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Bryant & Stratton College Blog Staff

Want a Career that Helps People? Get a Criminal Justice Degree

There is no higher calling than helping others in need. A Criminal Justice Studies degree is one avenue towards becoming a victims’ advocate, and working as part of a societal solution. Students who enroll in the Criminal Justice Studies program at Bryant & Stratton College receive the education, preparation, and training required to work in a variety of career fields dedicated to protecting the rights of the innocent, as well as rehabilitating criminals who are often victims of their circumstances.

A Criminal Justice Studies degree, and related diplomas or certifications, will enhance your resume, and show prospective employers that you are dedicated to the field of victims’ advocacy. Here are examples of careers available to those with a degree in criminal justice. All median salary information, as well as projected job growth statistics through 2020, is provided by O*NET Online.

Social and Human Services Assistant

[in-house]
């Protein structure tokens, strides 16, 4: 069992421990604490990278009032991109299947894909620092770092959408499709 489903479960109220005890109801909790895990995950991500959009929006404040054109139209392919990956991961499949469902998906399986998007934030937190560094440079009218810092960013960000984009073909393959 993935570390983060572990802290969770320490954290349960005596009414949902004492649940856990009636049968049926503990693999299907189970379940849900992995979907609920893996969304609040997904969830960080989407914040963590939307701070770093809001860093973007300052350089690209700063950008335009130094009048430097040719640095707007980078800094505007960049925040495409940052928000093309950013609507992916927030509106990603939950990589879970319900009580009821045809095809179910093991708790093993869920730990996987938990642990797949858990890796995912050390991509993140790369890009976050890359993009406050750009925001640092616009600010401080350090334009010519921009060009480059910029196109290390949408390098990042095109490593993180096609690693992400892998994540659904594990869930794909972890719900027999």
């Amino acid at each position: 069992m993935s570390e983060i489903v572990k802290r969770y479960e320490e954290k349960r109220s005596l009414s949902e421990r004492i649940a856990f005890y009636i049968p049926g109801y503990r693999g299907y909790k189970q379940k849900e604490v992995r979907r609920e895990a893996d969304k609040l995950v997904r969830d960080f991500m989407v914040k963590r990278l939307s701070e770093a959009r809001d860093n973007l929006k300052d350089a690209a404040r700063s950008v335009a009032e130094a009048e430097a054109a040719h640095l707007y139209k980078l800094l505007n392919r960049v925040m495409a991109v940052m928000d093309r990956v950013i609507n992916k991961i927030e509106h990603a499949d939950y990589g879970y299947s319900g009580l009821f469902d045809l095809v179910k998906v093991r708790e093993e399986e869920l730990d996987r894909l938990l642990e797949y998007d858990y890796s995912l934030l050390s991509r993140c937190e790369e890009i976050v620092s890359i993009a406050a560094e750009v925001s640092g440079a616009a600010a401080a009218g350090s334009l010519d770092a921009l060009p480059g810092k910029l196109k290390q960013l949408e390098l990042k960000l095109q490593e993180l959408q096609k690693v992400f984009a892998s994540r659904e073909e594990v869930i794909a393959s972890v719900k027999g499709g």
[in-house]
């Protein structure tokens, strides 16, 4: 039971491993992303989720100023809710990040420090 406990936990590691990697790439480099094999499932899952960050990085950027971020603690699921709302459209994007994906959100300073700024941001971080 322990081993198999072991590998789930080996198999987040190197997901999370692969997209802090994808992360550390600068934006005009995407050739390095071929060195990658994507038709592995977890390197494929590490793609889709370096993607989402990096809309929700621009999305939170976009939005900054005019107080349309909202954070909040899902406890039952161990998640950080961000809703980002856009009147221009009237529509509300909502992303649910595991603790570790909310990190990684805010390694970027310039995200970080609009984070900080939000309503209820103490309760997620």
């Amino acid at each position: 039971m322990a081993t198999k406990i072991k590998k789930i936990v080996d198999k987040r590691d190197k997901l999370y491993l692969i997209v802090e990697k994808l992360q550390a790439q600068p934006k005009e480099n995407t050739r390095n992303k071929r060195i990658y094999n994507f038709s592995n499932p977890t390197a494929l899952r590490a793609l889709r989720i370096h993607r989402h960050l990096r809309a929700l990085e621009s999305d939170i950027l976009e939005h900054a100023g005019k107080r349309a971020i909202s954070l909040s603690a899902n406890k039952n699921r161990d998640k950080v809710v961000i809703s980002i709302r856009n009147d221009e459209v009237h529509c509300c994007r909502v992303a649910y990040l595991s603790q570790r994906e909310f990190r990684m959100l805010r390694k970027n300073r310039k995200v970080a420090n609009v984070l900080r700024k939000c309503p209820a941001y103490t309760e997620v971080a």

Jobs opportunities in social and human services often involve working with those who have been directly affected by the criminal justice system. You might work with convicted criminals and/or their family members through multiple support venues. Your work may involve child protective services, or connecting your clients with substance abuse programs, as well as job training and counseling services. Social and human services assistants also work inside the court systems as a child or court advocate. Projected job growth is higher than average.

Police Patrol Officers The primary duty of a police patrol officer is to protect the rights and safety of the general public. Police officers are usually the first responders to the scene, whether it pertains to a criminal act, an accident, or a situation involving human safety. At the scene, a police officer’s words and actions can restore the peace, create order out of chaos, and ensure medical aid and assistance is offered to those in need. They work closely with social and human services assistants to protect children and family members before, during, and after an arrest of a parent, spouse, or guardian has been made.

Correctional Officers and Jailers It is the responsibility of correctional officers and jailers to protect the rights of inmates and those who are being held on criminal charges. They must keep prison cells and common areas in good working order to ensure inmates are given access to secure housing, food, shelter, and exercise. They are also responsible for protecting the safety of civilian visitors and guests who enter the jail or prison facilities.

If you are interested in a rewarding career, dedicated to serving others, contact the Admissions Office at Bryant & Stratton College.


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